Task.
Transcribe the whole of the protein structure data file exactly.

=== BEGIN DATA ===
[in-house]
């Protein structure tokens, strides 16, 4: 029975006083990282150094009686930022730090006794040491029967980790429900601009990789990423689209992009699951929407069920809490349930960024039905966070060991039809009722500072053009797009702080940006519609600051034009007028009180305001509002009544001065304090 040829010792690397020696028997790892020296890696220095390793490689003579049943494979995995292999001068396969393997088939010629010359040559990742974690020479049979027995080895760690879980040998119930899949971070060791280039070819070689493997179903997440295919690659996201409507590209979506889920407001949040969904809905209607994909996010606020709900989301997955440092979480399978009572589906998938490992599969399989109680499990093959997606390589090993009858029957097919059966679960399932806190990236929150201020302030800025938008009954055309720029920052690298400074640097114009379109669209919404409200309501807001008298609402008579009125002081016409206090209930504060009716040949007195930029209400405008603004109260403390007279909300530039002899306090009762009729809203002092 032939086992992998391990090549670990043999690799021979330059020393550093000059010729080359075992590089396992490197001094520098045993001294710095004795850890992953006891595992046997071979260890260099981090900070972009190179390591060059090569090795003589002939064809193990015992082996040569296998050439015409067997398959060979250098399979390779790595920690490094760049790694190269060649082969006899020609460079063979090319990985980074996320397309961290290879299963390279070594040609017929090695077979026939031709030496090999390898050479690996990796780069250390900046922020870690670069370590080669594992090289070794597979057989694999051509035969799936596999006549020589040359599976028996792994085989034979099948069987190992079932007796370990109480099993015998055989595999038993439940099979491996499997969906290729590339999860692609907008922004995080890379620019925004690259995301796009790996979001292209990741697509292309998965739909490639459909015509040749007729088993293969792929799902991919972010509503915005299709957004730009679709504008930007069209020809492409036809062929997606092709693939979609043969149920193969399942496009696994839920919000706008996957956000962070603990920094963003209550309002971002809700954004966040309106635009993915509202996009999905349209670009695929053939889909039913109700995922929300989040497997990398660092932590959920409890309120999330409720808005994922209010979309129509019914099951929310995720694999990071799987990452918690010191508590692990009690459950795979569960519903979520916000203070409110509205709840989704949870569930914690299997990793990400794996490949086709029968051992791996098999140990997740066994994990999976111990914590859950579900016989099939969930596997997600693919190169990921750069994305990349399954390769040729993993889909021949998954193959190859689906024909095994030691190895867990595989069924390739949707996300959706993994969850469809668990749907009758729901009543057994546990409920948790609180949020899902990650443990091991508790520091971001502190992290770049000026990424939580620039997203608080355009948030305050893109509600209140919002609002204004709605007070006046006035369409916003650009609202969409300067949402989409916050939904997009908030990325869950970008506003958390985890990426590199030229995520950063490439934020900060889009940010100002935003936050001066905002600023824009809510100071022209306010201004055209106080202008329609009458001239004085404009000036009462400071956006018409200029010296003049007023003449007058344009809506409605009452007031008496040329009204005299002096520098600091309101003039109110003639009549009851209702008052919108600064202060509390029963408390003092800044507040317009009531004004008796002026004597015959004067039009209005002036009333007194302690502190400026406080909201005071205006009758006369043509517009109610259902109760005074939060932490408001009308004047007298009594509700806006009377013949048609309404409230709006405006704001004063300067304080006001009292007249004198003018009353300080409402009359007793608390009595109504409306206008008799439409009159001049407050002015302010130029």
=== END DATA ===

[in-house]
């Protein structure tokens, strides 16, 4: 029975006083990282150094009686930022730090006794040491029967980790429900601009990789990423689209992009699951929407069920809490349930960024039905966070060991039809009722500072053009797009702080940006519609600051034009007028009180305001509002009544001065304090 040829010792690397020696028997790892020296890696220095390793490689003579049943494979995995292999001068396969393997088939010629010359040559990742974690020479049979027995080895760690879980040998119930899949971070060791280039070819070689493997179903997440295919690659996201409507590209979506889920407001949040969904809905209607994909996010606020709900989301997955440092979480399978009572589906998938490992599969399989109680499990093959997606390589090993009858029957097919059966679960399932806190990236929150201020302030800025938008009954055309720029920052690298400074640097114009379109669209919404409200309501807001008298609402008579009125002081016409206090209930504060009716040949007195930029209400405008603004109260403390007279909300530039002899306090009762009729809203002092 032939086992992998391990090549670990043999690799021979330059020393550093000059010729080359075992590089396992490197001094520098045993001294710095004795850890992953006891595992046997071979260890260099981090900070972009190179390591060059090569090795003589002939064809193990015992082996040569296998050439015409067997398959060979250098399979390779790595920690490094760049790694190269060649082969006899020609460079063979090319990985980074996320397309961290290879299963390279070594040609017929090695077979026939031709030496090999390898050479690996990796780069250390900046922020870690670069370590080669594992090289070794597979057989694999051509035969799936596999006549020589040359599976028996792994085989034979099948069987190992079932007796370990109480099993015998055989595999038993439940099979491996499997969906290729590339999860692609907008922004995080890379620019925004690259995301796009790996979001292209990741697509292309998965739909490639459909015509040749007729088993293969792929799902991919972010509503915005299709957004730009679709504008930007069209020809492409036809062929997606092709693939979609043969149920193969399942496009696994839920919000706008996957956000962070603990920094963003209550309002971002809700954004966040309106635009993915509202996009999905349209670009695929053939889909039913109700995922929300989040497997990398660092932590959920409890309120999330409720808005994922209010979309129509019914099951929310995720694999990071799987990452918690010191508590692990009690459950795979569960519903979520916000203070409110509205709840989704949870569930914690299997990793990400794996490949086709029968051992791996098999140990997740066994994990999976111990914590859950579900016989099939969930596997997600693919190169990921750069994305990349399954390769040729993993889909021949998954193959190859689906024909095994030691190895867990595989069924390739949707996300959706993994969850469809668990749907009758729901009543057994546990409920948790609180949020899902990650443990091991508790520091971001502190992290770049000026990424939580620039997203608080355009948030305050893109509600209140919002609002204004709605007070006046006035369409916003650009609202969409300067949402989409916050939904997009908030990325869950970008506003958390985890990426590199030229995520950063490439934020900060889009940010100002935003936050001066905002600023824009809510100071022209306010201004055209106080202008329609009458001239004085404009000036009462400071956006018409200029010296003049007023003449007058344009809506409605009452007031008496040329009204005299002096520098600091309101003039109110003639009549009851209702008052919108600064202060509390029963408390003092800044507040317009009531004004008796002026004597015959004067039009209005002036009333007194302690502190400026406080909201005071205006009758006369043509517009109610259902109760005074939060932490408001009308004047007298009594509700806006009377013949048609309404409230709006405006704001004063300067304080006001009292007249004198003018009353300080409402009359007793608390009595109504409306206008008799439409009159001049407050002015302010130029």